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Warm-up cruise

jesterchallenger

New member
Joined
7 May 2007
Messages
134
Location
River Orwell
I've just returned from my annual two week cruise, which this year I used as a warm up for next year's Azores Challenge. I thought a few comments might be helpful to other Challengers, but please excuse me if this is all rather obvious! I planned to sail nonstop from Harwich to Plymouth, but found getting into a sleep pattern impossible until well past Dover. By this time I was so tired that I found it difficult to catch up on sleep and eventually stopped in Brighton for a few hours shuteye. Perhaps if I had perservered things might have improved. From Brighton I kept to a pattern of 10/15/20 mins asleep with 5 mins awake, and despite interruptions from shipping, fishing boats, yachts, crab pots, sail changes etc arrived in Dartmouth (prettier than Plymouth!) feeling fresh and rested. It seems important to start the routine immediately, not wait until tired out.
I have an AIS radar and found it excellent, giving a clear alarm of any ship in plenty of time. More importantly it tells you the ship's position, cog, sog and usually the name and MMSI no. It doesn't work for fishing boats or yachts, but I found it invaluable for shipping, especially in thick fog (all the way back!).
Before I left I bought a Nitetraker 2 million candlepower searchlight, which proved its worth one dark night in a NE7 from a collision with a ferry doing 19 knots - I didn't mess about with flashing it on the sails, straight between his eyes on the bridge! It worked and he swerved to avoid me, passing 1/4 mile behind. And no, I wasn't asleep, he was just making a very slow course change and obviously hadn't seen me.
I have two small solar panels which work very well even on slightly dull days but struggle to keep up with things if it's really overcast. My towed Aquair generator is fantastic - minimal drag and good power output giving 6.5 amps at hull speed. After a while you forget it's even there, whilst being completely cavalier with power useage - I might even put the fridge back aboard!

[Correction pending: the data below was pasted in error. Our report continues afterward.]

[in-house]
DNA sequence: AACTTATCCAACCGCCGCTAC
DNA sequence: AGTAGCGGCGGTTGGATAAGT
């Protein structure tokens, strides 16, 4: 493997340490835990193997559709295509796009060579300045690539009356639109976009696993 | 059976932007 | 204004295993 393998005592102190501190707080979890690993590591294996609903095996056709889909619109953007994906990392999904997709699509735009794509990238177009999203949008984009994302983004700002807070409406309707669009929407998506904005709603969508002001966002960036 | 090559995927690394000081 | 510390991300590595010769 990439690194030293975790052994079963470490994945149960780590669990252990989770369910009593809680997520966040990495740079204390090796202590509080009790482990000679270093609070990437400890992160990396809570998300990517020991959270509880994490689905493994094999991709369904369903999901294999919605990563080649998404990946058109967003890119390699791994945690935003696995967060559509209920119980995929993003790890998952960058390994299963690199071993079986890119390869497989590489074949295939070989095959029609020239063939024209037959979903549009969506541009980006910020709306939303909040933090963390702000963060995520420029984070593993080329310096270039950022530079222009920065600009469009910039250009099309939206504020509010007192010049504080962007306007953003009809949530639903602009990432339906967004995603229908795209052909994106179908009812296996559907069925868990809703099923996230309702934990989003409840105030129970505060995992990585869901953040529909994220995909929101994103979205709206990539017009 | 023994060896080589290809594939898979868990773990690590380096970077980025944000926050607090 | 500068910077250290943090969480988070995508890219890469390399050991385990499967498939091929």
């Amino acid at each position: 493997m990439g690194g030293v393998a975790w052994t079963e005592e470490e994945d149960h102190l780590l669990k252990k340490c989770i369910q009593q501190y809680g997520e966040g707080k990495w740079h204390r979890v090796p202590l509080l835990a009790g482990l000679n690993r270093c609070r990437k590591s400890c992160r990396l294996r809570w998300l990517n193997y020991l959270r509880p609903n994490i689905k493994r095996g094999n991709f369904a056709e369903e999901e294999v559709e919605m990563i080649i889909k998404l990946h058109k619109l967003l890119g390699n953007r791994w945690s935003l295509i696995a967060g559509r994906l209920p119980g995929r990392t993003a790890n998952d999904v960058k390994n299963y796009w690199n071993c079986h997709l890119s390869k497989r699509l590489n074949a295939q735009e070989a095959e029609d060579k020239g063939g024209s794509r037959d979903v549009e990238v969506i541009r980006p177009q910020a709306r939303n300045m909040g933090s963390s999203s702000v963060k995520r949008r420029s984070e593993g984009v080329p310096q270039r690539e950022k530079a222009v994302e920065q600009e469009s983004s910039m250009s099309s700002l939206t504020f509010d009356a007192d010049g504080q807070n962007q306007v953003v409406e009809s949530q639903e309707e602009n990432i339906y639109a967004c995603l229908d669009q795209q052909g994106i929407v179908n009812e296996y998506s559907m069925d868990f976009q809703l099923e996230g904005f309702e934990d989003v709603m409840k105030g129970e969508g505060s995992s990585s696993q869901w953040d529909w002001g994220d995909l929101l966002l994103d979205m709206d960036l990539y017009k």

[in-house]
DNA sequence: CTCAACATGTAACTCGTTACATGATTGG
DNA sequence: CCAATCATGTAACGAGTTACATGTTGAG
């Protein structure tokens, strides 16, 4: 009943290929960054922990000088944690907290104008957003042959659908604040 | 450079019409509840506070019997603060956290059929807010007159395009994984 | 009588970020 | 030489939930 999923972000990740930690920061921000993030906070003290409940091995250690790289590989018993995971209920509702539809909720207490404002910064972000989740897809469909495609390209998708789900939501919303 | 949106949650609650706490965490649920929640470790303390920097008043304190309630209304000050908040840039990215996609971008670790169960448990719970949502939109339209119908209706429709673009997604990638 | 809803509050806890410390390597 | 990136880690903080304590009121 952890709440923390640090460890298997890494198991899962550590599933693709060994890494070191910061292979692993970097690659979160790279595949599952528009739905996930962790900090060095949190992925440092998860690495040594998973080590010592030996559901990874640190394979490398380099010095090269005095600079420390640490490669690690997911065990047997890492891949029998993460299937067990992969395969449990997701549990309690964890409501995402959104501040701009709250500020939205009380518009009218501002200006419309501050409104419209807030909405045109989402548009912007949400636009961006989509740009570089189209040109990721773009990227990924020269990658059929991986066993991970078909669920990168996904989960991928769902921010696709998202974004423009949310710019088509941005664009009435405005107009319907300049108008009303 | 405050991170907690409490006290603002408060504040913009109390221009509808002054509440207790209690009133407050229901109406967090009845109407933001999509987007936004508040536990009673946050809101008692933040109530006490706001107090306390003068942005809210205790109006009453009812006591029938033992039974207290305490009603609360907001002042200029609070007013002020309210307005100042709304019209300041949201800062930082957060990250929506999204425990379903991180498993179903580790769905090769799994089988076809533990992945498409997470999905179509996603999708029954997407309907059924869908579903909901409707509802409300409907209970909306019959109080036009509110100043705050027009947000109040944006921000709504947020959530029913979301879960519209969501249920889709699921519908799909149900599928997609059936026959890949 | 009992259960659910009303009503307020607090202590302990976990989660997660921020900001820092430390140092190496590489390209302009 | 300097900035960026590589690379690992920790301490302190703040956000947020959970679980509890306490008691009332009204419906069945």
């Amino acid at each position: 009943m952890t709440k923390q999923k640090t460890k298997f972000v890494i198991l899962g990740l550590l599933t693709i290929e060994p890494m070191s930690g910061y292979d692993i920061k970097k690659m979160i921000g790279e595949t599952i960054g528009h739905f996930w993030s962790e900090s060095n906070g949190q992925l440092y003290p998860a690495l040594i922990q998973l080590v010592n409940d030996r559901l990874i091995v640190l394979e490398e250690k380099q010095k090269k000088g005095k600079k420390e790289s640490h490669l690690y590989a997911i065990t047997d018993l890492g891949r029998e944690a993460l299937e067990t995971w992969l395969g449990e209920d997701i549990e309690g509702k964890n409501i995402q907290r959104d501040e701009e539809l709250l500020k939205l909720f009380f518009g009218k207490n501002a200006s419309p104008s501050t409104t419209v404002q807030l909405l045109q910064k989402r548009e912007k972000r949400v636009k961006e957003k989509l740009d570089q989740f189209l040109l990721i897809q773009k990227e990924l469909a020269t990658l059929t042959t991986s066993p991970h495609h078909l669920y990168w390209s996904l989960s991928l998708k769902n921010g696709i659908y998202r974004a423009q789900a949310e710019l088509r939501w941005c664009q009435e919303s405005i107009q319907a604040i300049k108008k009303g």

I found the radar of limited benefit apart from identifying fishing boats - motoryachts seem to be invisible (a large 40 footer passed me 20 yards away in thick fog doing about 30 knots, brave man, and never showed up on the screen) and yachts seemed to be invisible at any range over 2 miles. However it may prove its worth highlighting icebergs in the JC10. Yachtie radar reflectors would seem to be of negligible benefit other than to install a false sense of confidence, although a container ship at 16 knots did alter course around me in 50 yard vis, so I assume he must have picked me up.
Hope that's of interest.
 

PacketRat

New member
Joined
20 May 2007
Messages
170
Location
Merseyside
Good post. Thanks. I'd be interested to know what AIS you used and the wattage of your solar panels? I've got two x 20 watt panels, as yet untried, and wonder if I'll be getting away with that.
 

CPD

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Joined
20 Sep 2006
Messages
2,902
Location
Hampshire
Sounds like an eventful trip !. From what I have found, I agree with getting into a sleep pattern even if you aren't tired. I can well imagine that if I didnt, then my body would shut down and I would go into a 10hr marathon sleepfest with the obvious dangers, although having said that, we are of course all different. Does your AIS system give an audible warning of potential/imminent collisions ?
 

jesterchallenger

New member
Joined
7 May 2007
Messages
134
Location
River Orwell
Yes, Noddy, thoroughly enjoyed it!

My AIS is a standard NASA unit and it has a very loud alarm, audible even with the engine running ( I know, I know, but I was on holiday!). Good piece of kit and not too expensive. It's not water resistant, so it must be mounted safely somewhere dry. I use a stubby VHF antenna mounted on the pushpit and get clear reception from ships 16 miles distant. The max range is 32 miles, but this is frankly irrelevant - I set mine to 8 mile range and it bleeps loudly when anything comes within 4 miles, giving plenty of time to panic. I have come across ships steaming across oceans with their radars switched off, but it is my understanding that AIS transponders are always on. That being the case, then an AIS receiver is really of more importance than radar, but not being an AIS expert I may be wrong about this - perhaps there's someone out there who knows a bit more about it? If I couldn't afford radar (I can't, actually, but the boat came with it - if it goes phut, I shall sail without it) I wouldn't hesitate to buy an AIS receiver.